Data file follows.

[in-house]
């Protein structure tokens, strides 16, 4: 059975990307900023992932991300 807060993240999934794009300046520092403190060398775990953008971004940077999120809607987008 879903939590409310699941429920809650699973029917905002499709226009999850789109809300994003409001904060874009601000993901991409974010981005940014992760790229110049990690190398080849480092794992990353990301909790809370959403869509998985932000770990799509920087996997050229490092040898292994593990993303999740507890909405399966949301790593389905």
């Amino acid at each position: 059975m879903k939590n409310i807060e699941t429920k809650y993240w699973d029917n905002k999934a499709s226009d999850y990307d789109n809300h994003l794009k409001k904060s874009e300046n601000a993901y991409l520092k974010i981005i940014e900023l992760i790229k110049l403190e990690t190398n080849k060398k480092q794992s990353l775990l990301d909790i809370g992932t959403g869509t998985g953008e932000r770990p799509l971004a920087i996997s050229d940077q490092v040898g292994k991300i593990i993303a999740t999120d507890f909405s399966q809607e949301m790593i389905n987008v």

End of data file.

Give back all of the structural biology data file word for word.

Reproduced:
[in-house]
């Protein structure tokens, strides 16, 4: 059975990307900023992932991300 807060993240999934794009300046520092403190060398775990953008971004940077999120809607987008 879903939590409310699941429920809650699973029917905002499709226009999850789109809300994003409001904060874009601000993901991409974010981005940014992760790229110049990690190398080849480092794992990353990301909790809370959403869509998985932000770990799509920087996997050229490092040898292994593990993303999740507890909405399966949301790593389905």
């Amino acid at each position: 059975m879903k939590n409310i807060e699941t429920k809650y993240w699973d029917n905002k999934a499709s226009d999850y990307d789109n809300h994003l794009k409001k904060s874009e300046n601000a993901y991409l520092k974010i981005i940014e900023l992760i790229k110049l403190e990690t190398n080849k060398k480092q794992s990353l775990l990301d909790i809370g992932t959403g869509t998985g953008e932000r770990p799509l971004a920087i996997s050229d940077q490092v040898g292994k991300i593990i993303a999740t999120d507890f909405s399966q809607e949301m790593i389905n987008v």